though typically not great, for the law firm if they assume that duty.

Now, on the other hand, even lawyers have to make a buck (as odd as
that may seem) and perhaps they offer this “service” of being your
agent for an annual maintenance fee. This may be a good thing. We have
many clients who we see every year. We hold a board meeting – make
sure that the minutes are up to date, that the officer and shareholder
elections are done according to Hoyle, update their estate plans,
advise them on new business issues that have arisen or are planned in
the coming year, and generally have a professional look at the entire
operation through an outsiders eyes. Typically, the company’s CPA is
invited to this sit-down.  It may cost a couple of hours of attorney
time (say $300 - $1000) but those that use that service find that it
is a useful corporate management tool.

You can certainly have the benefit of the attorney/CPA annual review
without having the attorney be your agent for service of process.

3.	What is the norm when companies incorporate through an attorney? 
Although I have no formal research on this issue, it would an easy
guess to say that the vast majority of corporation filings would have
one of the incorporators, and not the attorney, be the agent for
service of process.

4.	Would the attorney usually charge differently based on this?  Well,
this would be an opportunity to insert many lawyer jokes, but the
honest answer is that, yes, there almost certainly would be a (small)
charge for this service. The attorney must keep a file open, he/she
would have to manage that file, and there is some risk to the attorney
if he/she messes the thing up and doesn’t notify you if there is a law

[Speaking of lawyer jokes, did you hear about the new microwave
lawyer?  You spend eight minutes in his office and get billed as if
you'd been there eight hours. What do a baker and an attorney have in
common?  They both enjoy carving up the pie.  How many lawyers does it
take to change a light bulb?  Your light bulb or theirs?  (or) How
many can you afford?  What’s the difference between a law firm and a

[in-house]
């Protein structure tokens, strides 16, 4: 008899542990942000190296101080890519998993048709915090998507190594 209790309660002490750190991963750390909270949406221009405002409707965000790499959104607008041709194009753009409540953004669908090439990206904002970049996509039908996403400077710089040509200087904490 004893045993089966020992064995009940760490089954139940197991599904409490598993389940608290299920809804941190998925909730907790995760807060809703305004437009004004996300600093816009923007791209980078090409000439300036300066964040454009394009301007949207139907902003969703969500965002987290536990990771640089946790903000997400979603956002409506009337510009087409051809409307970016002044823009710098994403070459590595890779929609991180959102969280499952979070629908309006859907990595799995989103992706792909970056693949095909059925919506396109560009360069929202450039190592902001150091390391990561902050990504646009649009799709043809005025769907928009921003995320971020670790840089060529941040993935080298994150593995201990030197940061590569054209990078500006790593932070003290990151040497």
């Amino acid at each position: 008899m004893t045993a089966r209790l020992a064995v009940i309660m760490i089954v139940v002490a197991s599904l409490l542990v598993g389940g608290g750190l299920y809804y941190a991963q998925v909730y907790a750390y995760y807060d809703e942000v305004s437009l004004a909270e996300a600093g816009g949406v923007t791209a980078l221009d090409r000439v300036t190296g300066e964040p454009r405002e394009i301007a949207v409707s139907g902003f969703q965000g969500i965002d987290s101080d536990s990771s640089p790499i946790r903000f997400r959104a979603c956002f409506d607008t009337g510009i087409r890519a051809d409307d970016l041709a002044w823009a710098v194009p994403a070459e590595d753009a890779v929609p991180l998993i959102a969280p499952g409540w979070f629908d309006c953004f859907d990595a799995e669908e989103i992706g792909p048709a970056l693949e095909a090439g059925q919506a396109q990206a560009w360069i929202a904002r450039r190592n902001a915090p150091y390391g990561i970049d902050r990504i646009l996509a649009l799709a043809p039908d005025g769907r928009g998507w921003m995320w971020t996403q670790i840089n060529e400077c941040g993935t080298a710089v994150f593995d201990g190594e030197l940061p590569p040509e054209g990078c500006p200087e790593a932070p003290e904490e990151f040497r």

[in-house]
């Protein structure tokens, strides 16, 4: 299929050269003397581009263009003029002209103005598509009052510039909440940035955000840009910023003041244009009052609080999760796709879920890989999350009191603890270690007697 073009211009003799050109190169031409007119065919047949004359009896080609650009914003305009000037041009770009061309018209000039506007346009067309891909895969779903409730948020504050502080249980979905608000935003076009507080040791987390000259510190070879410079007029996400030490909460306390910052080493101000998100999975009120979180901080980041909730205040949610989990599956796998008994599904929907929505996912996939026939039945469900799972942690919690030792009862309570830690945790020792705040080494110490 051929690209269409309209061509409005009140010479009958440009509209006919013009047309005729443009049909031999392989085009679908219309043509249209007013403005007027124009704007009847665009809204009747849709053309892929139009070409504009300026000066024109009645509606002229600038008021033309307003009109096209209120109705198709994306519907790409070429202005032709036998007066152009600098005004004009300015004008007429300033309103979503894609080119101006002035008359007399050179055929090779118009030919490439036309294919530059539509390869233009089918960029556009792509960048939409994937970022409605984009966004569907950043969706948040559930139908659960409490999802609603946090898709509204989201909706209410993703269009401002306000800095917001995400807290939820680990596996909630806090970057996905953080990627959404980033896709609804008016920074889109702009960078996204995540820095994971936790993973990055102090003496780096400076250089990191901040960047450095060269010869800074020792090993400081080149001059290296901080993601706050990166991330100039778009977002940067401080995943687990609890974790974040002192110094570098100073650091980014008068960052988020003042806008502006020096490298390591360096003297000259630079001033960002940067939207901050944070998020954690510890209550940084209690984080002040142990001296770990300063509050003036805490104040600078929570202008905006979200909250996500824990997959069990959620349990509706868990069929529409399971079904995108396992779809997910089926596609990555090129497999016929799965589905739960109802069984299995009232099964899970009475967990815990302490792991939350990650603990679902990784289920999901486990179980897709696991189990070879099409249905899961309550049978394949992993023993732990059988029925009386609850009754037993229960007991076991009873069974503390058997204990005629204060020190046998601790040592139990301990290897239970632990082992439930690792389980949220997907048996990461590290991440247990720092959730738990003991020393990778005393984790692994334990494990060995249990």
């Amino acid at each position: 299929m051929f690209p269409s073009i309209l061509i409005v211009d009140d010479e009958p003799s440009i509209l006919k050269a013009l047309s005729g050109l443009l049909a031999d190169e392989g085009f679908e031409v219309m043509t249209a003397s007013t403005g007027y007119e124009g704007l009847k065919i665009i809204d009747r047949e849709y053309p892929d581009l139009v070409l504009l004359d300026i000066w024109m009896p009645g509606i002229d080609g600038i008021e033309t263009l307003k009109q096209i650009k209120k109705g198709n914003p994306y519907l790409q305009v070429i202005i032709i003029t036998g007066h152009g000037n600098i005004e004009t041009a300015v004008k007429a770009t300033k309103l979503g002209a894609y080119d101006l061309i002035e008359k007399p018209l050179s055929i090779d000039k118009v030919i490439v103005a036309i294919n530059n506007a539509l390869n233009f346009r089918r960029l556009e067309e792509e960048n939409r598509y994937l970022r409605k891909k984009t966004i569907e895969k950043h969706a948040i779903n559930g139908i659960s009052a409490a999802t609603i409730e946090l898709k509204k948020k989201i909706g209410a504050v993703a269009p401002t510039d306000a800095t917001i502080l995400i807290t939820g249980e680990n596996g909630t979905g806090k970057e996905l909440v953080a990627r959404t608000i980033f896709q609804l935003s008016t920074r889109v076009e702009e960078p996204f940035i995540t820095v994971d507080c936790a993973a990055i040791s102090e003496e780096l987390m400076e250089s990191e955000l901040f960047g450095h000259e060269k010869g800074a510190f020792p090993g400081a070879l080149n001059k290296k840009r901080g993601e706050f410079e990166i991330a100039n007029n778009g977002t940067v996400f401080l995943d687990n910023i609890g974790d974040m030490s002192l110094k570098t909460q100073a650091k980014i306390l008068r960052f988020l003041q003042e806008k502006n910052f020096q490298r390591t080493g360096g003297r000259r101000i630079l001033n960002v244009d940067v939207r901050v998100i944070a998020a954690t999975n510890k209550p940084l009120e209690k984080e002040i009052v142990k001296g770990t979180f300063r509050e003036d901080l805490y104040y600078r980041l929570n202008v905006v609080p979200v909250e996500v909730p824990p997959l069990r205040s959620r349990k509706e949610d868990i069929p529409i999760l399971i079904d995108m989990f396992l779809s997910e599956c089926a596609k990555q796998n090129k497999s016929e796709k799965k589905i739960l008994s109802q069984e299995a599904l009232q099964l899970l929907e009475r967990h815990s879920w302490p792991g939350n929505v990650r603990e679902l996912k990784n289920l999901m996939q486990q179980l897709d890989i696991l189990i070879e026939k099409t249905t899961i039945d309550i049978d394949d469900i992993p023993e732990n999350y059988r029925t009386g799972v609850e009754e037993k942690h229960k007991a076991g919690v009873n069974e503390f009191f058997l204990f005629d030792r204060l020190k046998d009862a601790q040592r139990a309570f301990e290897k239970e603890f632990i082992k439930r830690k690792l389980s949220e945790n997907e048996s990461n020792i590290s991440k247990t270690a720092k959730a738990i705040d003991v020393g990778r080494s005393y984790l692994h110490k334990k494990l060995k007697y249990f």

circus? At a circus, the clowns don’t charge the public by the hour. 
In the law the only thing certain is the expense.]  Thanks to Nolo
Law. But I digress.

5.	How differently (meaning would he usually charge more if he is the
agent, or less?)  He/she would certainly charge more.  How much more.
Hard to say (but see social commentary in paragraph immediately
preceding). A few hundred dollars?  Maybe less, since as a business
proposition, the attorney may feel that this is a way (acting as your
agent) to tie you to the law firm so that he/she is better able to get
more business from you.

SUMMARY:  In the big picture, this is not a Big Issue. It only becomes
an issue if (and we hope it never happens) your company is sued by
someone.  If the service of process comes to you, you simply find an
attorney to handle the law suit (Never Try To Do That On Your Own!!!),
give the attorney the summons and complaint, and tell them to Answer.
Period. That simple. You maintain some control over the process – for
example, you could pick another attorney and not have to be in the
potential pickle of telling your registered agent attorney that
“sorry, I’m taking this to Joe Never-lost-a-case.")

Of course, you want to pick an attorney that specializes in business
law. If he/she has some experience with your type of company, that is
a Huge plus. Talk to some of your friends in the business. They may
have a recommendation. Talk to an accountant or other professional
business contact about a recommendation.

Again, best of luck in your enterprise. 

And thanks for visiting us here!


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cwdesigns-ga rated this answer:5 out of 5 stars and gave an additional tip of: $5.00
Thanks for the relevant answer.

Subject: Re: Agent for Service of Process
From: expertlaw-ga on 20 Sep 2003 15:43 PDT
If I may add my 2 cents, I agree with Mr. Weiss.